Winter break travelers to the Caribbean and other tropical countries should protect themselves from mosquito bites, New York doctors say — the pests may be carrying the chikungunya virus. The disease has nothing to do with chickens but does cause fever, a rash and severe joint pain that can linger for months and even years.

“It’s to be suspected in cases of people who have returned from the Caribbean now,” said Dr. Robert Glatter, an emergency physician at Lenox Hill Hospital. “Often what they are coming in with is terrible joint pain involving fingers, the knees, the ankles, the wrists,” he said.  More than 2,300 U.S. travellers — nearly 30% of them, or 688, from New York state — caught chikungunya in 2014, according to the Centers for Disease Control and Prevention.

The disease, which is not deadly, has infected a million people in the Caribbean and parts of Latin America since it spread from Asia and Africa two years ago. Local cases have been reported in 27 Caribbean countries, from Anguilla to the U.S. Virgin Islands, the CDC said. lindsaylohan via Instagram Lindsay Lohan took to Instagram on Jan. 2: ‘Still with chikungunya but feeling better on and off @patrickaufdenkamp @oprah thank you for your call #beherenow.’

The actress Lindsay Lohan, who said she contacted chikungunya during a vacation in French Polynesia in December, told her Twitter followers to wear bug spray. “Being sick is no fun,” she tweeted. Dr. Tsoline Kojaoghlanian, a pediatric infectious disease specialist at The Children’s Hospital at Montefiore, cautions her immigrant patients traveling to visit family in the Caribbean to avoid getting mosquito bites. “This is not a joke,” Kojaoghlanian said. “If the mosquito carries the virus and the mosquito bites you, the risk of transmission is very very high.“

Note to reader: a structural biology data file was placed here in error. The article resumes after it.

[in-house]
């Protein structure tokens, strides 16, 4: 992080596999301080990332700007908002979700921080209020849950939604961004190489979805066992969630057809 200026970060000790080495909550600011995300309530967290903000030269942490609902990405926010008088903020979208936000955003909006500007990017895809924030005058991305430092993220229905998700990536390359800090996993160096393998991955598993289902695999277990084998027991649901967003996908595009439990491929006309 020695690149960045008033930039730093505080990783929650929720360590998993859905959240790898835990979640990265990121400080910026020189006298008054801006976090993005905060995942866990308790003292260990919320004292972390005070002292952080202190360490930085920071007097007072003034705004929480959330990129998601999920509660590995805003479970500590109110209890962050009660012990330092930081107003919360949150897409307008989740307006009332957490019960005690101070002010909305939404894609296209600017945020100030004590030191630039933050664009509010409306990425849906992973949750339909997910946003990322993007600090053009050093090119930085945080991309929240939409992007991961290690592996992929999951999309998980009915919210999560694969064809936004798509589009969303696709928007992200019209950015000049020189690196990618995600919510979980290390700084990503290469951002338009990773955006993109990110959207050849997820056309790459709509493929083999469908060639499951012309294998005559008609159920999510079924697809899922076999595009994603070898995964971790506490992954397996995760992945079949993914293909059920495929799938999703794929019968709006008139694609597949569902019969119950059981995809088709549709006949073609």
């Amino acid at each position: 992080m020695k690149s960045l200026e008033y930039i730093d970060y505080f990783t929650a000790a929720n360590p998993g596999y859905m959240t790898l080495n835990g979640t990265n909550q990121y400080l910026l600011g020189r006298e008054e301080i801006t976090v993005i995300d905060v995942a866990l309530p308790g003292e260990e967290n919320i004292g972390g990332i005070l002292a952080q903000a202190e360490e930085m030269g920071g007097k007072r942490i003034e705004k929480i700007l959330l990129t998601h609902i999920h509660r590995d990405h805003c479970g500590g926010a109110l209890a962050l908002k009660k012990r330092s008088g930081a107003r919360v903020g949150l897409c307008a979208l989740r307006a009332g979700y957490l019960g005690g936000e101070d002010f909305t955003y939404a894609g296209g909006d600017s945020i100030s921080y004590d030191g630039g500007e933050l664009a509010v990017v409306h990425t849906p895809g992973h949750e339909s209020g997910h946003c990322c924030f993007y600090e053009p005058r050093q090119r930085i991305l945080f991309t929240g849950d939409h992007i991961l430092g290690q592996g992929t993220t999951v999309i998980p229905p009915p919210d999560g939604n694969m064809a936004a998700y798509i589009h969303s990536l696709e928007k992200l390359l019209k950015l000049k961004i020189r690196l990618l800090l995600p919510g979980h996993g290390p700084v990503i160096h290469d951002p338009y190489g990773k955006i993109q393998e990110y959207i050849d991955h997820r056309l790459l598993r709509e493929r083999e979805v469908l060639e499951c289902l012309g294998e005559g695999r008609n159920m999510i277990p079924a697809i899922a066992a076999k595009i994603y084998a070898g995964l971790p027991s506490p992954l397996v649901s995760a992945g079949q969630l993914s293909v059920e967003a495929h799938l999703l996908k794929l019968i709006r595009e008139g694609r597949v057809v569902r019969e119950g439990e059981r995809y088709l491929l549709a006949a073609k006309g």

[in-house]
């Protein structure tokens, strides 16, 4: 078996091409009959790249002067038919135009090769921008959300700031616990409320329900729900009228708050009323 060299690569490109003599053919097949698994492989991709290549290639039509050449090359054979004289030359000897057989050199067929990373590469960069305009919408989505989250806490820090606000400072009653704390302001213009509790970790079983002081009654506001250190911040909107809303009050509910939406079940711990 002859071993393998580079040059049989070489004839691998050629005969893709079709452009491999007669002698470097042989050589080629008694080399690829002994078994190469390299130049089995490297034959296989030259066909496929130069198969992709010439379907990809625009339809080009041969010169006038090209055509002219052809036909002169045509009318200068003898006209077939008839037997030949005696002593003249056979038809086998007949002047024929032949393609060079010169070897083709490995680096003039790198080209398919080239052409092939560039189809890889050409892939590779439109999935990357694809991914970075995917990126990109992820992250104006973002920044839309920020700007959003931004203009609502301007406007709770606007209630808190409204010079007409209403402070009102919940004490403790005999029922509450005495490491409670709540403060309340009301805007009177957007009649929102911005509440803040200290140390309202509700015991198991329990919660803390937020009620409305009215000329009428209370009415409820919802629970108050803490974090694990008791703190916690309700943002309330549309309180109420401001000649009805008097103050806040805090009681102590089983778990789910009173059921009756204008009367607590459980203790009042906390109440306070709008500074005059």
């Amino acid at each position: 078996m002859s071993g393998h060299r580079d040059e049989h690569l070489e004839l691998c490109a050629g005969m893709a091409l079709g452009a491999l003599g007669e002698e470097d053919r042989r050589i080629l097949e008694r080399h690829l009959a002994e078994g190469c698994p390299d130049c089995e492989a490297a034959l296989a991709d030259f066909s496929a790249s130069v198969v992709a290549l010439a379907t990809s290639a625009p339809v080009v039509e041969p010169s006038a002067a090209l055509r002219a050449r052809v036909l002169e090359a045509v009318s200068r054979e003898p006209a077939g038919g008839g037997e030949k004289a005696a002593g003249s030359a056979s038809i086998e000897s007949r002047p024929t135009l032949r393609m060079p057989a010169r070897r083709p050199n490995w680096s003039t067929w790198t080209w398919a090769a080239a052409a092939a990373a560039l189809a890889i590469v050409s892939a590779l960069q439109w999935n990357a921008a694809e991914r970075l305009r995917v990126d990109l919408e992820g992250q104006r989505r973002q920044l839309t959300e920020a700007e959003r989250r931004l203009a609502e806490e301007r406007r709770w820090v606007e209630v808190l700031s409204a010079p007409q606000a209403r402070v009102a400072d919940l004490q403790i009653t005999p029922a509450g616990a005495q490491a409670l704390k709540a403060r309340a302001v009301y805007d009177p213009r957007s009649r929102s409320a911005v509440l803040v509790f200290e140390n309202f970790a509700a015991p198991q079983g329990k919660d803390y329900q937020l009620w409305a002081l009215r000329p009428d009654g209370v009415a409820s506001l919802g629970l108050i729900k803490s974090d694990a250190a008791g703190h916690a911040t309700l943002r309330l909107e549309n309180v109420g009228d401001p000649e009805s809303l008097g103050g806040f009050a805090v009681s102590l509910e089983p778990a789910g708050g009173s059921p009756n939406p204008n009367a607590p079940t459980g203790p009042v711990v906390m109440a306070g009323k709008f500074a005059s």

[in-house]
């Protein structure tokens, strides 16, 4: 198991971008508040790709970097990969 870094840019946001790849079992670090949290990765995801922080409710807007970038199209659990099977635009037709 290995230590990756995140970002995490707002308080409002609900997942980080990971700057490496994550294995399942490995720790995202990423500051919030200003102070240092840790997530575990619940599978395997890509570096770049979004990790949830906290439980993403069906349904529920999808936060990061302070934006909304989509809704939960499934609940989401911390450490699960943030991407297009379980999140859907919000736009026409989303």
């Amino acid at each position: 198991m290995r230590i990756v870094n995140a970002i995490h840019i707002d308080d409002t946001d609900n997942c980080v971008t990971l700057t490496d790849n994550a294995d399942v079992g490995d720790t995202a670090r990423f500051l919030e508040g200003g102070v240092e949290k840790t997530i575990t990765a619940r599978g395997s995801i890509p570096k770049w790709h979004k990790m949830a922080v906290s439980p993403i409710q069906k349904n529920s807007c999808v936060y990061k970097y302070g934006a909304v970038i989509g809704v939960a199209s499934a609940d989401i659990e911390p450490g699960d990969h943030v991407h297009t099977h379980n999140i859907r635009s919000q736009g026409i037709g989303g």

She tells travelers to the Caribbean to apply bug spray with DEET several times a day and wear long sleeved shirts and pants. Avoid stangnant water in places like planters or tire swings, Kojaoghlanian said — the water is a breeding ground for mosquitoes. If travellers are wearing sunscreen, they should put on sunscreen first and bug repellent second, the CDC recommends. Uncredited/ASSOCIATED PRESS Doctors in the U.S. don’t know much about the mosquito-borne virus, it’s believed.

The main species of mosquito that carries the virus isn’t found as far north as New York. But experts are worried the disease could spread in the southern U.S. after about a dozen people in Florida contacted it from mosquitoes without leaving home. “It’s not spread person to person, its transmitted by mosquitoes and mosquito bites,” Glatter explained. “It’s possible this virus could begin to spread in the south.“

According to the World Health Organization, the virus’ name is derived from a word in the Kimakonde language of East Africa meaning “to become contorted,” describing the appearance of a sufferer hunched over with joint pain. There is no treatment or vaccine for chikungunya — doctors provide supportive care, including anti-inflammatories. The disease usually shows up about three to seven days after someone is bitten by an infected mosquito.

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